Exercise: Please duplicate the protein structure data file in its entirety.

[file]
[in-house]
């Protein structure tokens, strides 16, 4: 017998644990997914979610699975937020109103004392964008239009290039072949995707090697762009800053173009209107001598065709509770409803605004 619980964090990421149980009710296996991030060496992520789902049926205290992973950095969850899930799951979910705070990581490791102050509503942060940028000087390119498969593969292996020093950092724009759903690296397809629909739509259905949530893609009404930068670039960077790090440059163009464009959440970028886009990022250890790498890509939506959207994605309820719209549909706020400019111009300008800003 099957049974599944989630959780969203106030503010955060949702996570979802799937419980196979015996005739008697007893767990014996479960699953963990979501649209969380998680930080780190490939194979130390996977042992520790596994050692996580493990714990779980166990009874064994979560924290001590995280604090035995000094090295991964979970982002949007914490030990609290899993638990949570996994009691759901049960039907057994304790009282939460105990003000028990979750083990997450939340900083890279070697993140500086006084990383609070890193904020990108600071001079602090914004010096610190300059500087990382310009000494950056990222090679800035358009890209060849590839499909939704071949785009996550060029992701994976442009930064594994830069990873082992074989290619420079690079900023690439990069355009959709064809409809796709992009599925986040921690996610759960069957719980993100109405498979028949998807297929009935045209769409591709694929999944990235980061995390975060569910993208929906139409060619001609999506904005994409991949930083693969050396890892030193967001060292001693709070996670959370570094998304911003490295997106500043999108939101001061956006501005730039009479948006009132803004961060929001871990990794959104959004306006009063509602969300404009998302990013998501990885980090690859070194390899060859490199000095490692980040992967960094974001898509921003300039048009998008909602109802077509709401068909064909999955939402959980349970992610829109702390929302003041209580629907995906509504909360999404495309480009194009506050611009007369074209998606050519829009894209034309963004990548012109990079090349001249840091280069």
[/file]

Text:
[in-house]
């Protein structure tokens, strides 16, 4: 017998644990997914979610699975937020109103004392964008239009290039072949995707090697762009800053173009209107001598065709509770409803605004 619980964090990421149980009710296996991030060496992520789902049926205290992973950095969850899930799951979910705070990581490791102050509503942060940028000087390119498969593969292996020093950092724009759903690296397809629909739509259905949530893609009404930068670039960077790090440059163009464009959440970028886009990022250890790498890509939506959207994605309820719209549909706020400019111009300008800003 099957049974599944989630959780969203106030503010955060949702996570979802799937419980196979015996005739008697007893767990014996479960699953963990979501649209969380998680930080780190490939194979130390996977042992520790596994050692996580493990714990779980166990009874064994979560924290001590995280604090035995000094090295991964979970982002949007914490030990609290899993638990949570996994009691759901049960039907057994304790009282939460105990003000028990979750083990997450939340900083890279070697993140500086006084990383609070890193904020990108600071001079602090914004010096610190300059500087990382310009000494950056990222090679800035358009890209060849590839499909939704071949785009996550060029992701994976442009930064594994830069990873082992074989290619420079690079900023690439990069355009959709064809409809796709992009599925986040921690996610759960069957719980993100109405498979028949998807297929009935045209769409591709694929999944990235980061995390975060569910993208929906139409060619001609999506904005994409991949930083693969050396890892030193967001060292001693709070996670959370570094998304911003490295997106500043999108939101001061956006501005730039009479948006009132803004961060929001871990990794959104959004306006009063509602969300404009998302990013998501990885980090690859070194390899060859490199000095490692980040992967960094974001898509921003300039048009998008909602109802077509709401068909064909999955939402959980349970992610829109702390929302003041209580629907995906509504909360999404495309480009194009506050611009007369074209998606050519829009894209034309963004990548012109990079090349001249840091280069």